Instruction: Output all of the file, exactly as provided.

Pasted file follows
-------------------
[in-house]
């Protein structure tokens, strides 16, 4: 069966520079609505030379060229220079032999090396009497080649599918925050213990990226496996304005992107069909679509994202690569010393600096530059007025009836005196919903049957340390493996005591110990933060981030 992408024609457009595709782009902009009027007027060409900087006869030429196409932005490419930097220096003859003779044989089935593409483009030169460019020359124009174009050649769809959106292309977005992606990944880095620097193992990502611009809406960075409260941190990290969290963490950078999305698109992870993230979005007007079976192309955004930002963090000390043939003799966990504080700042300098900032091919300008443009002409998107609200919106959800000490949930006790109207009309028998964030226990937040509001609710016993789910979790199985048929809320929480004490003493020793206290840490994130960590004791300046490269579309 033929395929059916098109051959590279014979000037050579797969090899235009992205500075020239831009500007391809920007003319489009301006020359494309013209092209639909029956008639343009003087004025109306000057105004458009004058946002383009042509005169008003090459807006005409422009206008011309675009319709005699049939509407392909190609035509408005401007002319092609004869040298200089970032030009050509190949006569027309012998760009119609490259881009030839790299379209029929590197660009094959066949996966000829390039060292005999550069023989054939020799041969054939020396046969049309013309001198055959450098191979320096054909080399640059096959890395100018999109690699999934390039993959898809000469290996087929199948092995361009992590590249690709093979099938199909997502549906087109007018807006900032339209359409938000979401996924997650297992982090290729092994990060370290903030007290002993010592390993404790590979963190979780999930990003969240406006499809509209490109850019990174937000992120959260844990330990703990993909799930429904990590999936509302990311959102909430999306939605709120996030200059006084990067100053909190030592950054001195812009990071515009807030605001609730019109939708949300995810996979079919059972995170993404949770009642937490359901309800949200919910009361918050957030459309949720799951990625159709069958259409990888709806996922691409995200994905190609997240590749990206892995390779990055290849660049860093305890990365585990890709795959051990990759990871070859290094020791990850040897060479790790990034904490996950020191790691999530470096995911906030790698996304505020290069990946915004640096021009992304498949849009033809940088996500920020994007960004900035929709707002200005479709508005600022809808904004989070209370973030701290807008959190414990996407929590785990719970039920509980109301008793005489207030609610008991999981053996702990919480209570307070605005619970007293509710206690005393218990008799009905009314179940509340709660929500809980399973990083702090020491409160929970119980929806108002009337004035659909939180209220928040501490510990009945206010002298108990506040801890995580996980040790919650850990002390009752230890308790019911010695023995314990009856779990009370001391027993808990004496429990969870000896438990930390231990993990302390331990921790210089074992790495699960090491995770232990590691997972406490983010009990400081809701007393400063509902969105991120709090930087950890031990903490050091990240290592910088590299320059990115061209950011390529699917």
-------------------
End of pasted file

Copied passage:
[in-house]
């Protein structure tokens, strides 16, 4: 069966520079609505030379060229220079032999090396009497080649599918925050213990990226496996304005992107069909679509994202690569010393600096530059007025009836005196919903049957340390493996005591110990933060981030 992408024609457009595709782009902009009027007027060409900087006869030429196409932005490419930097220096003859003779044989089935593409483009030169460019020359124009174009050649769809959106292309977005992606990944880095620097193992990502611009809406960075409260941190990290969290963490950078999305698109992870993230979005007007079976192309955004930002963090000390043939003799966990504080700042300098900032091919300008443009002409998107609200919106959800000490949930006790109207009309028998964030226990937040509001609710016993789910979790199985048929809320929480004490003493020793206290840490994130960590004791300046490269579309 033929395929059916098109051959590279014979000037050579797969090899235009992205500075020239831009500007391809920007003319489009301006020359494309013209092209639909029956008639343009003087004025109306000057105004458009004058946002383009042509005169008003090459807006005409422009206008011309675009319709005699049939509407392909190609035509408005401007002319092609004869040298200089970032030009050509190949006569027309012998760009119609490259881009030839790299379209029929590197660009094959066949996966000829390039060292005999550069023989054939020799041969054939020396046969049309013309001198055959450098191979320096054909080399640059096959890395100018999109690699999934390039993959898809000469290996087929199948092995361009992590590249690709093979099938199909997502549906087109007018807006900032339209359409938000979401996924997650297992982090290729092994990060370290903030007290002993010592390993404790590979963190979780999930990003969240406006499809509209490109850019990174937000992120959260844990330990703990993909799930429904990590999936509302990311959102909430999306939605709120996030200059006084990067100053909190030592950054001195812009990071515009807030605001609730019109939708949300995810996979079919059972995170993404949770009642937490359901309800949200919910009361918050957030459309949720799951990625159709069958259409990888709806996922691409995200994905190609997240590749990206892995390779990055290849660049860093305890990365585990890709795959051990990759990871070859290094020791990850040897060479790790990034904490996950020191790691999530470096995911906030790698996304505020290069990946915004640096021009992304498949849009033809940088996500920020994007960004900035929709707002200005479709508005600022809808904004989070209370973030701290807008959190414990996407929590785990719970039920509980109301008793005489207030609610008991999981053996702990919480209570307070605005619970007293509710206690005393218990008799009905009314179940509340709660929500809980399973990083702090020491409160929970119980929806108002009337004035659909939180209220928040501490510990009945206010002298108990506040801890995580996980040790919650850990002390009752230890308790019911010695023995314990009856779990009370001391027993808990004496429990969870000896438990930390231990993990302390331990921790210089074992790495699960090491995770232990590691997972406490983010009990400081809701007393400063509902969105991120709090930087950890031990903490050091990240290592910088590299320059990115061209950011390529699917």